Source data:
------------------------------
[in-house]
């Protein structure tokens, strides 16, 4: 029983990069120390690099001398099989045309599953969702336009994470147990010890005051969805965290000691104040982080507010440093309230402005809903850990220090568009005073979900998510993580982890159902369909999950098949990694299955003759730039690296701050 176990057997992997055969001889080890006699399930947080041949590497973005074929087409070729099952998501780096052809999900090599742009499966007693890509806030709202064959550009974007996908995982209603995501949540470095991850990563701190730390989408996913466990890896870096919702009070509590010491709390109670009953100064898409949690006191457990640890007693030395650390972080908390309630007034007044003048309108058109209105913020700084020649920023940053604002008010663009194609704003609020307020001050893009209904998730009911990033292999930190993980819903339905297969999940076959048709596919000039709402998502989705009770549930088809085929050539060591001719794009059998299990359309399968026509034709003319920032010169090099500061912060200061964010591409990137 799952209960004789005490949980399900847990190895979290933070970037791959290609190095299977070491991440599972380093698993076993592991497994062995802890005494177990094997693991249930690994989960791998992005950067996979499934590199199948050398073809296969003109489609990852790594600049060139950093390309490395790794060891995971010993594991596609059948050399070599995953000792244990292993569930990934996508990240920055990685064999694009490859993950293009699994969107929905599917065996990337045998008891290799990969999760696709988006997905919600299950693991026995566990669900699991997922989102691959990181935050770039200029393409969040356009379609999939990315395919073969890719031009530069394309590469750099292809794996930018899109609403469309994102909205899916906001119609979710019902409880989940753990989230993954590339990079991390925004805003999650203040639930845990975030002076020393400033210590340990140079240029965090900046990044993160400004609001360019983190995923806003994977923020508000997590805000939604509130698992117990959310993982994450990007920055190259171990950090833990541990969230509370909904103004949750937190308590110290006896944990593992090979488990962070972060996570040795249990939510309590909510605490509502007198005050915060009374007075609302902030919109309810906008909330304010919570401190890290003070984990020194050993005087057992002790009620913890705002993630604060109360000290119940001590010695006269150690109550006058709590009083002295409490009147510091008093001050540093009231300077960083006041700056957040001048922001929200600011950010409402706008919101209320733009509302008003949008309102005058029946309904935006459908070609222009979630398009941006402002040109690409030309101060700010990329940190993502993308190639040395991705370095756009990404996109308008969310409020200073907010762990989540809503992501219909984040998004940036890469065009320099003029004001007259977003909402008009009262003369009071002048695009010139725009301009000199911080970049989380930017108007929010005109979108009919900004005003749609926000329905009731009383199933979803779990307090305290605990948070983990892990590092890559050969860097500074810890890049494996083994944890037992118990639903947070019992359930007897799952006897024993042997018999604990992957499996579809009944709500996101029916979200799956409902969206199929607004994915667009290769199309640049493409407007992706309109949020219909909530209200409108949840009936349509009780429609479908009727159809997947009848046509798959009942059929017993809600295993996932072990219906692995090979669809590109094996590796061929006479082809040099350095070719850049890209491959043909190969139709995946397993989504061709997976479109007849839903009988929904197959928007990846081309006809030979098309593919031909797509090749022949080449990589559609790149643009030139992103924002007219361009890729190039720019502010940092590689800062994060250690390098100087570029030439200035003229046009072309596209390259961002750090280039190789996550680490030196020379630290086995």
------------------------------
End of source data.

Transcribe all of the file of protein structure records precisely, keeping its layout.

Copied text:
[in-house]
């Protein structure tokens, strides 16, 4: 029983990069120390690099001398099989045309599953969702336009994470147990010890005051969805965290000691104040982080507010440093309230402005809903850990220090568009005073979900998510993580982890159902369909999950098949990694299955003759730039690296701050 176990057997992997055969001889080890006699399930947080041949590497973005074929087409070729099952998501780096052809999900090599742009499966007693890509806030709202064959550009974007996908995982209603995501949540470095991850990563701190730390989408996913466990890896870096919702009070509590010491709390109670009953100064898409949690006191457990640890007693030395650390972080908390309630007034007044003048309108058109209105913020700084020649920023940053604002008010663009194609704003609020307020001050893009209904998730009911990033292999930190993980819903339905297969999940076959048709596919000039709402998502989705009770549930088809085929050539060591001719794009059998299990359309399968026509034709003319920032010169090099500061912060200061964010591409990137 799952209960004789005490949980399900847990190895979290933070970037791959290609190095299977070491991440599972380093698993076993592991497994062995802890005494177990094997693991249930690994989960791998992005950067996979499934590199199948050398073809296969003109489609990852790594600049060139950093390309490395790794060891995971010993594991596609059948050399070599995953000792244990292993569930990934996508990240920055990685064999694009490859993950293009699994969107929905599917065996990337045998008891290799990969999760696709988006997905919600299950693991026995566990669900699991997922989102691959990181935050770039200029393409969040356009379609999939990315395919073969890719031009530069394309590469750099292809794996930018899109609403469309994102909205899916906001119609979710019902409880989940753990989230993954590339990079991390925004805003999650203040639930845990975030002076020393400033210590340990140079240029965090900046990044993160400004609001360019983190995923806003994977923020508000997590805000939604509130698992117990959310993982994450990007920055190259171990950090833990541990969230509370909904103004949750937190308590110290006896944990593992090979488990962070972060996570040795249990939510309590909510605490509502007198005050915060009374007075609302902030919109309810906008909330304010919570401190890290003070984990020194050993005087057992002790009620913890705002993630604060109360000290119940001590010695006269150690109550006058709590009083002295409490009147510091008093001050540093009231300077960083006041700056957040001048922001929200600011950010409402706008919101209320733009509302008003949008309102005058029946309904935006459908070609222009979630398009941006402002040109690409030309101060700010990329940190993502993308190639040395991705370095756009990404996109308008969310409020200073907010762990989540809503992501219909984040998004940036890469065009320099003029004001007259977003909402008009009262003369009071002048695009010139725009301009000199911080970049989380930017108007929010005109979108009919900004005003749609926000329905009731009383199933979803779990307090305290605990948070983990892990590092890559050969860097500074810890890049494996083994944890037992118990639903947070019992359930007897799952006897024993042997018999604990992957499996579809009944709500996101029916979200799956409902969206199929607004994915667009290769199309640049493409407007992706309109949020219909909530209200409108949840009936349509009780429609479908009727159809997947009848046509798959009942059929017993809600295993996932072990219906692995090979669809590109094996590796061929006479082809040099350095070719850049890209491959043909190969139709995946397993989504061709997976479109007849839903009988929904197959928007990846081309006809030979098309593919031909797509090749022949080449990589559609790149643009030139992103924002007219361009890729190039720019502010940092590689800062994060250690390098100087570029030439200035003229046009072309596209390259961002750090280039190789996550680490030196020379630290086995």